Skip to main content

Report on Business Hackers wanted: Canada faces a troubling shortage of cybersecurity talent

Alana Staszczyszyn, seen here on Aug. 27, 2019, currently works as a security consultant at Security Compass in Toronto.

The Globe and Mail

Alana Staszczyszyn never predicted she would be speaking about cyberwarfare at conferences, or getting paid to hack into networks.

The Toronto resident attended an art-focused high school and had planned to become an artist and a musician. But she also enjoyed math and science, so when a family friend in the technology industry told her that a career in cybersecurity could be lucrative and stable, she was intrigued.

“He said, ‘You’re never going to not have a job,’" says Ms. Staszczyszyn, now 23. "That was the most attractive thing to me.”

Story continues below advertisement

Shortly after completing Sheridan College’s four-year bachelor’s program in cybersecurity, Ms. Staszczyszyn has already landed a gig at Security Compass, a Toronto-based firm that specializes in penetration testing – the practice of intentionally hacking into a system in order to identify its weaknesses.

The demand for skills such as hers is huge and growing rapidly. Canada faces a massive shortage of cybersecurity talent, an issue that leaves government agencies, businesses and customers vulnerable to attacks. The situation is so urgent that Ryerson University – with financing from Rogers Communications, the Royal Bank of Canada, the federal government and the City of Brampton – is preparing to launch a bootcamp-style program that will ready workers for entry-level roles in the cybersecurity sector in just 20 weeks.

“One of the challenges that we have with the existing programs in universities is that they take five years [to complete]," says Laurie Pezzente, senior vice-president of global cybersecurity at the Royal Bank of Canada. "We don’t have five years to wait.”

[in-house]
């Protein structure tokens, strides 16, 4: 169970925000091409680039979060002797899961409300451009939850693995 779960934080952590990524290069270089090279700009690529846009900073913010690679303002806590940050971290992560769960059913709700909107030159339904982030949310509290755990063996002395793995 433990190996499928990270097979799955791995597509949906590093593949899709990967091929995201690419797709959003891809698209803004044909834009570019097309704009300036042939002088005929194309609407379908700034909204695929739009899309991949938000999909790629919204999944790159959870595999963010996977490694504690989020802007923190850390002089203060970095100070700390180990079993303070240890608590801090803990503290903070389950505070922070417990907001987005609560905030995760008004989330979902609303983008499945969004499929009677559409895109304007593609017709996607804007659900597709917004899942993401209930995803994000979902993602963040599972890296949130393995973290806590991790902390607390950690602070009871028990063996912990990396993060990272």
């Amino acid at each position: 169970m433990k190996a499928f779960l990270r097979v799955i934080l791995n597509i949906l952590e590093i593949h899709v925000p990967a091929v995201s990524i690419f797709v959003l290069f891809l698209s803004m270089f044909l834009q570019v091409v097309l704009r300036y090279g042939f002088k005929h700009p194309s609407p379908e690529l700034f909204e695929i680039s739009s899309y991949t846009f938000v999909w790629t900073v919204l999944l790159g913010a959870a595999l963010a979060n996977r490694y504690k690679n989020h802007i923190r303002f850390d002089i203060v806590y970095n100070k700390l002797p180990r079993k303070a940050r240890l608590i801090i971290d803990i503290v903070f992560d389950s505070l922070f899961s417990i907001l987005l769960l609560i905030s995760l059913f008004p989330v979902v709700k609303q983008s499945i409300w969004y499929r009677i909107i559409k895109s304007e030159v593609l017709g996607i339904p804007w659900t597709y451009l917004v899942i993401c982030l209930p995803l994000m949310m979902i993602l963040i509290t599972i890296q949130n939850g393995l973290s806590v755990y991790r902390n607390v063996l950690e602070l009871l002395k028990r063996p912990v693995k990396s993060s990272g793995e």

A study published last year by non-profit IT security organization (ISC)² pegged the number of unfilled cybersecurity positions globally at 2.93 million. In Canada, organizations will be looking to fill roughly 8,000 such roles between 2016 and 2021, according to a 2018 report by Deloitte and Toronto Financial Services Alliance (now Toronto Finance International), an organization aimed at promoting and developing Toronto’s financial-services sector.

By some estimates, the numbers are even higher. Recruitment firm Randstad, which tracks job openings, says Canadian organizations posted 5,100 new cybersecurity positions in 2017 and another 5,700 in 2018.

“Almost every major Canadian organization has postings that they can’t fill,” says Ryan Wilson, a partner in EY’s Canadian cybersecurity practice. “Employers are paying a premium for experienced professionals.”

Many sectors of the economy face a dearth of talent these days, but Jennifer Reynolds, president and chief executive of Toronto Finance International, says that addressing the shortage in cybersecurity should be “at the front of the line."

Story continues below advertisement

“Cybersecurity is critical to the economy and it can pose huge economic threats," Ms. Reynolds says. “This isn’t like, ‘Oh we can delay building something.’ We have to have this talent."

The issue has become top of mind for corporate boards as well, as the increasing prevalence of cyberbreaches highlights the significant costs and reputational damage associated with such attacks.

EY pegs the average cost of a data breach globally at US$3.62-million, a figure that includes patching up security issues, paying for credit monitoring for affected users and managing public relations.

“Not a week goes by without some company coming forward, recognizing that there’s been some breach and then having to manage that," says Rahul Bhardwaj, president and chief executive of the Institute of Corporate Directors, Canada’s national association for boards and directors.

Among the more recent incidents was a breach at Capital One that affected six million Canadians and roughly 100 million U.S. customers – and left the financial institution facing potential class-action lawsuits on both sides of the border.

Part of the issue, says Ali-Akbar Ghorbani, the Canada Research Chair in Cybersecurity, is that academia has been slow to respond.

Story continues below advertisement

“We were not quick to recognize that cybersecurity should be a priority," says Mr. Ghorbani, who is also a computer-science professor at the University of New Brunswick.

It’s become challenging to find qualified instructors to teach courses, as cybersecurity professionals are in high demand and can earn considerably more working in the private sector.